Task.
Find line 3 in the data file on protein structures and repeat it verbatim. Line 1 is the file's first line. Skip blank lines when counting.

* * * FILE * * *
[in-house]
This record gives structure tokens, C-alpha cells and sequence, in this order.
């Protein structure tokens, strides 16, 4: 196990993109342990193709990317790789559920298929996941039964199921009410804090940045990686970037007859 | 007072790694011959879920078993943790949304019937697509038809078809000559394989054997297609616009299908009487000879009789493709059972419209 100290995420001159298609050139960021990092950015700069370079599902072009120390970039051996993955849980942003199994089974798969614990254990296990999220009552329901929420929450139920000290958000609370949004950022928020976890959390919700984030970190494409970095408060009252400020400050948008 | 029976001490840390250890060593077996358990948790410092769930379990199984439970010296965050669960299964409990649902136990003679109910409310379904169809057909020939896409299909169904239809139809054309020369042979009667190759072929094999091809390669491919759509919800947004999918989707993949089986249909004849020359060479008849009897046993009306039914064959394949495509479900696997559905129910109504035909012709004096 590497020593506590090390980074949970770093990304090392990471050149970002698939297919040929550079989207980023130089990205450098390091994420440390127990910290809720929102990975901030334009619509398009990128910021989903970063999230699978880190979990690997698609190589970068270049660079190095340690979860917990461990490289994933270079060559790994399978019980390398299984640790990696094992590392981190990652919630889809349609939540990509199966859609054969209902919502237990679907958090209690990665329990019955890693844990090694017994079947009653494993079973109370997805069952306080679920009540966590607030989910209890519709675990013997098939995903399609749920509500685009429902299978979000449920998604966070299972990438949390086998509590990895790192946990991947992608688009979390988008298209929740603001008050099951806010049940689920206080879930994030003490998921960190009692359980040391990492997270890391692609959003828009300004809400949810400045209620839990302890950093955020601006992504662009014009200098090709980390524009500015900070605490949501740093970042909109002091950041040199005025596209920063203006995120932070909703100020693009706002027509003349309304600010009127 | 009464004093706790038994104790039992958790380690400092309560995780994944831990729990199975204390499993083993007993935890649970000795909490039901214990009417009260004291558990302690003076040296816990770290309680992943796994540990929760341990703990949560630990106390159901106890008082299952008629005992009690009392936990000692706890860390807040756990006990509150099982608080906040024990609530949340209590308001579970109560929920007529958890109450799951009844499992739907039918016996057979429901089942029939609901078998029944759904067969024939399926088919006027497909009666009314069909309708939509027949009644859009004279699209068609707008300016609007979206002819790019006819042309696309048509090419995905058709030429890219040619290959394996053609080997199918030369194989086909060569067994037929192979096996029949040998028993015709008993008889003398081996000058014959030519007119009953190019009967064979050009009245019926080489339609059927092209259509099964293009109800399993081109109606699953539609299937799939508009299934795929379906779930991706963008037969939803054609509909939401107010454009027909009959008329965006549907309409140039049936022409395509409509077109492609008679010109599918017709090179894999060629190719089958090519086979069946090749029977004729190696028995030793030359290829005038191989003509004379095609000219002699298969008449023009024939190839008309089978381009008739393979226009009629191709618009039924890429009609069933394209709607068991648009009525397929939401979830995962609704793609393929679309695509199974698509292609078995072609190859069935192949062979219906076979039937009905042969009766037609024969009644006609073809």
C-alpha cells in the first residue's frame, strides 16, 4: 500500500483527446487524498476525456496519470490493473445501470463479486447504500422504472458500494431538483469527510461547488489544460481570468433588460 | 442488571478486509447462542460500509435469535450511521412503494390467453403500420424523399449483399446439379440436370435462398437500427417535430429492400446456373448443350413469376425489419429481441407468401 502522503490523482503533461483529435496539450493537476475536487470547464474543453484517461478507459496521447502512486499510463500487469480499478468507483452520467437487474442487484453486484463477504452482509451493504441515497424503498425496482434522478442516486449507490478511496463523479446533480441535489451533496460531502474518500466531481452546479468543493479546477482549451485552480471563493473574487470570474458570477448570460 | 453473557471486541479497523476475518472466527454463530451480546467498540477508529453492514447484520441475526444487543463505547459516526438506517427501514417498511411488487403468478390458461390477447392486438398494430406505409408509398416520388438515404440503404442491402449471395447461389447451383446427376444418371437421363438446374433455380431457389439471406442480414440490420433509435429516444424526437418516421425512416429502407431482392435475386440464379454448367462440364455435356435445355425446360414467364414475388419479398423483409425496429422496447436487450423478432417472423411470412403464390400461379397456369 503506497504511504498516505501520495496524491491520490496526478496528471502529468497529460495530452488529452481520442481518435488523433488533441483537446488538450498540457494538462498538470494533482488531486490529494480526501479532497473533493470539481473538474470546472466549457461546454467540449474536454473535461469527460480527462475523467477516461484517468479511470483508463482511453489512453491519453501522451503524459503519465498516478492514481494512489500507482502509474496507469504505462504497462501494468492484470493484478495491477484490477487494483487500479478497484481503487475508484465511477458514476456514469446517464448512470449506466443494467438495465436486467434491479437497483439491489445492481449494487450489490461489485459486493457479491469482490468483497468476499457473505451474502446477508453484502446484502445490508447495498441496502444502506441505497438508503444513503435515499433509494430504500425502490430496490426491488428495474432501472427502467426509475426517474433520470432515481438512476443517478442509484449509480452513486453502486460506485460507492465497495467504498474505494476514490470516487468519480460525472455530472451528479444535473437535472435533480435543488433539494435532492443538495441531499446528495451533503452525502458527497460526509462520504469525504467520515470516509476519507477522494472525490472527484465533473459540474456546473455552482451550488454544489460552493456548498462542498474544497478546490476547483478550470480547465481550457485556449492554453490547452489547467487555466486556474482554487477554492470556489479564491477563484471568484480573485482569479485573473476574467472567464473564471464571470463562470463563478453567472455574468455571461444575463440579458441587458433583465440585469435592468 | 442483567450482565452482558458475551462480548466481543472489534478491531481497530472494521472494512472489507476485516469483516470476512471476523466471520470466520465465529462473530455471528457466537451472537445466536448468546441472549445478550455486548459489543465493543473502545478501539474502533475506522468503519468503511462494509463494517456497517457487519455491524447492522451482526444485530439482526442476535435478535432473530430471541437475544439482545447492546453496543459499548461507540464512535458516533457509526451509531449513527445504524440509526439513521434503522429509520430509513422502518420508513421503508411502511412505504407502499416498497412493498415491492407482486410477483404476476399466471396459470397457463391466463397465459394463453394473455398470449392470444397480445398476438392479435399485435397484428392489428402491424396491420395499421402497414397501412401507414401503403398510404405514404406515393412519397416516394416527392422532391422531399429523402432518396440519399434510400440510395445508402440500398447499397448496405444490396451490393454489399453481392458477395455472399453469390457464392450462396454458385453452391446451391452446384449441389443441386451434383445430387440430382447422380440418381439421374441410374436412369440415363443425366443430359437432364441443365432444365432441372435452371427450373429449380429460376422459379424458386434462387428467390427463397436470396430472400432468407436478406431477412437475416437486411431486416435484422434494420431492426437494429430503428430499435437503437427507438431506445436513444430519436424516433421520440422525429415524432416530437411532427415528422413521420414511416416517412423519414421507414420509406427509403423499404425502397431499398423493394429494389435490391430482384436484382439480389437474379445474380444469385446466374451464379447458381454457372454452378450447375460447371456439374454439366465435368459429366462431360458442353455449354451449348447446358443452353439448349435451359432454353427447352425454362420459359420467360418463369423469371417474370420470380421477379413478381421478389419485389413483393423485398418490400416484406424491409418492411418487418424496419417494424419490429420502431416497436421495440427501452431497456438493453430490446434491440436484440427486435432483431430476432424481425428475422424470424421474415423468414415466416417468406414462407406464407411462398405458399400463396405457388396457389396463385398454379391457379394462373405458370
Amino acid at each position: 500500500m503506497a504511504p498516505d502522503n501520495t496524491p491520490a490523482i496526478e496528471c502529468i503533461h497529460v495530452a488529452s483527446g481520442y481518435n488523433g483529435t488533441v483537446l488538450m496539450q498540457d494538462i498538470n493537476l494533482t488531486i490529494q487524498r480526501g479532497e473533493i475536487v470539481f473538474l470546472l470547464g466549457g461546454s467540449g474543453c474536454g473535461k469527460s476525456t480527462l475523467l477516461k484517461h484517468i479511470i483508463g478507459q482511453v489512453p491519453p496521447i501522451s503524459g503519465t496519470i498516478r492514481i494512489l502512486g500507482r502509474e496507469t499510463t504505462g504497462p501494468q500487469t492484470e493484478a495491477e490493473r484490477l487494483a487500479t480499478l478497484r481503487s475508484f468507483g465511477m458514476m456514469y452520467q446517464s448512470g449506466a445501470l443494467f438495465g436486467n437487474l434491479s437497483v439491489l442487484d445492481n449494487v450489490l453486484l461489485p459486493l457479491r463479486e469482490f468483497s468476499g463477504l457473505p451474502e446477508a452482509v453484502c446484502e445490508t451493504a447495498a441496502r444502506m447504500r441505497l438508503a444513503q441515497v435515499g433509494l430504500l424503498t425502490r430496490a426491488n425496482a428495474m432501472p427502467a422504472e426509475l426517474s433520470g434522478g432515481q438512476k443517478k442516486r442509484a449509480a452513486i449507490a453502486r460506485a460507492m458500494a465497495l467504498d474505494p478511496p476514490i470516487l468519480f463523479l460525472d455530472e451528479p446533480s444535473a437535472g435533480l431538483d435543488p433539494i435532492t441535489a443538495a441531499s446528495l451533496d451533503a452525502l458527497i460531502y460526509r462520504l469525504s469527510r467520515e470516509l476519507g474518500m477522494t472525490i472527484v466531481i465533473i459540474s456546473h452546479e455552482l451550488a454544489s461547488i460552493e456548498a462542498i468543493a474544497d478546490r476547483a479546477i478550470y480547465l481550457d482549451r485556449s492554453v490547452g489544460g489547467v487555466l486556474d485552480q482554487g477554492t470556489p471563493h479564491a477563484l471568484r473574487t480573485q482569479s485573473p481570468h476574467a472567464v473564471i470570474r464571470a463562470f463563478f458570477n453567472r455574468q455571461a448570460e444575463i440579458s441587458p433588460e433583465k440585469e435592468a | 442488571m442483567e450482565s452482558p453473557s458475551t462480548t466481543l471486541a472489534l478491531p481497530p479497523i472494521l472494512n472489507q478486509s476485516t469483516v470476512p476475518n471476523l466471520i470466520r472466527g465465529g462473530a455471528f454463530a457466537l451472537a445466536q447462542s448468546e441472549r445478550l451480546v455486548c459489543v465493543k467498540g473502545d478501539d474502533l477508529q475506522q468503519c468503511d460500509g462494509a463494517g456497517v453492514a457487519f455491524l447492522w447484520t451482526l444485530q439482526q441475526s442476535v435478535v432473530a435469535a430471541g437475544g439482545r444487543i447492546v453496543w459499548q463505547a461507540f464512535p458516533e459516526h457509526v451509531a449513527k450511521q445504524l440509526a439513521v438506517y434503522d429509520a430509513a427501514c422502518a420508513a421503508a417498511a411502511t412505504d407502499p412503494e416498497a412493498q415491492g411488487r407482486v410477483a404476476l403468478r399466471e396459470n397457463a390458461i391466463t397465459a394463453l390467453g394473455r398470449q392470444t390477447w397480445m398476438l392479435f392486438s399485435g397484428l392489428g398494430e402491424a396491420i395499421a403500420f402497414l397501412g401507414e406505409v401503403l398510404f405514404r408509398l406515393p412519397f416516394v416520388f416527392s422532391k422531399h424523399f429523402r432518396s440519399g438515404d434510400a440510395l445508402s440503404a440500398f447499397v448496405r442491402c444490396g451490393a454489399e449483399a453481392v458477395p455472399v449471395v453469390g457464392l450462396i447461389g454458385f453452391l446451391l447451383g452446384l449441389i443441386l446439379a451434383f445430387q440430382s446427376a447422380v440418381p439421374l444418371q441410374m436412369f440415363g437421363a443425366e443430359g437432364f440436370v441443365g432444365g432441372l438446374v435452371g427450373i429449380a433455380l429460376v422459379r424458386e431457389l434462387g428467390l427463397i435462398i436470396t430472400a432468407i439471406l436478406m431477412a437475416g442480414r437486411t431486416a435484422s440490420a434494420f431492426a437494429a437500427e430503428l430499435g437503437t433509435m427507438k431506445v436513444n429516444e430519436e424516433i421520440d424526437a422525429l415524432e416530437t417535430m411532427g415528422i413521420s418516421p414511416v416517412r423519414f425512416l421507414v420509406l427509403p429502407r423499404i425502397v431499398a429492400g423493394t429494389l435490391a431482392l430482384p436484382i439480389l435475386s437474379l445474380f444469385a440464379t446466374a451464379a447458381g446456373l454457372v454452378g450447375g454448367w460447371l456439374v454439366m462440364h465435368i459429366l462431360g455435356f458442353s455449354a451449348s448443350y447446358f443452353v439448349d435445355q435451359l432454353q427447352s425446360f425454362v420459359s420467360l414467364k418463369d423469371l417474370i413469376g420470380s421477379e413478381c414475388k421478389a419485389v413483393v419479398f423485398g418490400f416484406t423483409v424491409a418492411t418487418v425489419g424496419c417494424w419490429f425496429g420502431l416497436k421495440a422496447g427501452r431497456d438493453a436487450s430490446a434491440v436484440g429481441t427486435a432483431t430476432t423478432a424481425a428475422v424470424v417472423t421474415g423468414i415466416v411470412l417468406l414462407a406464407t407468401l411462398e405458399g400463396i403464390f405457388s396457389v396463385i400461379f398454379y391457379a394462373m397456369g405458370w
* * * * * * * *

């Protein structure tokens, strides 16, 4: 196990993109342990193709990317790789559920298929996941039964199921009410804090940045990686970037007859 | 007072790694011959879920078993943790949304019937697509038809078809000559394989054997297609616009299908009487000879009789493709059972419209 100290995420001159298609050139960021990092950015700069370079599902072009120390970039051996993955849980942003199994089974798969614990254990296990999220009552329901929420929450139920000290958000609370949004950022928020976890959390919700984030970190494409970095408060009252400020400050948008 | 029976001490840390250890060593077996358990948790410092769930379990199984439970010296965050669960299964409990649902136990003679109910409310379904169809057909020939896409299909169904239809139809054309020369042979009667190759072929094999091809390669491919759509919800947004999918989707993949089986249909004849020359060479008849009897046993009306039914064959394949495509479900696997559905129910109504035909012709004096 590497020593506590090390980074949970770093990304090392990471050149970002698939297919040929550079989207980023130089990205450098390091994420440390127990910290809720929102990975901030334009619509398009990128910021989903970063999230699978880190979990690997698609190589970068270049660079190095340690979860917990461990490289994933270079060559790994399978019980390398299984640790990696094992590392981190990652919630889809349609939540990509199966859609054969209902919502237990679907958090209690990665329990019955890693844990090694017994079947009653494993079973109370997805069952306080679920009540966590607030989910209890519709675990013997098939995903399609749920509500685009429902299978979000449920998604966070299972990438949390086998509590990895790192946990991947992608688009979390988008298209929740603001008050099951806010049940689920206080879930994030003490998921960190009692359980040391990492997270890391692609959003828009300004809400949810400045209620839990302890950093955020601006992504662009014009200098090709980390524009500015900070605490949501740093970042909109002091950041040199005025596209920063203006995120932070909703100020693009706002027509003349309304600010009127 | 009464004093706790038994104790039992958790380690400092309560995780994944831990729990199975204390499993083993007993935890649970000795909490039901214990009417009260004291558990302690003076040296816990770290309680992943796994540990929760341990703990949560630990106390159901106890008082299952008629005992009690009392936990000692706890860390807040756990006990509150099982608080906040024990609530949340209590308001579970109560929920007529958890109450799951009844499992739907039918016996057979429901089942029939609901078998029944759904067969024939399926088919006027497909009666009314069909309708939509027949009644859009004279699209068609707008300016609007979206002819790019006819042309696309048509090419995905058709030429890219040619290959394996053609080997199918030369194989086909060569067994037929192979096996029949040998028993015709008993008889003398081996000058014959030519007119009953190019009967064979050009009245019926080489339609059927092209259509099964293009109800399993081109109606699953539609299937799939508009299934795929379906779930991706963008037969939803054609509909939401107010454009027909009959008329965006549907309409140039049936022409395509409509077109492609008679010109599918017709090179894999060629190719089958090519086979069946090749029977004729190696028995030793030359290829005038191989003509004379095609000219002699298969008449023009024939190839008309089978381009008739393979226009009629191709618009039924890429009609069933394209709607068991648009009525397929939401979830995962609704793609393929679309695509199974698509292609078995072609190859069935192949062979219906076979039937009905042969009766037609024969009644006609073809």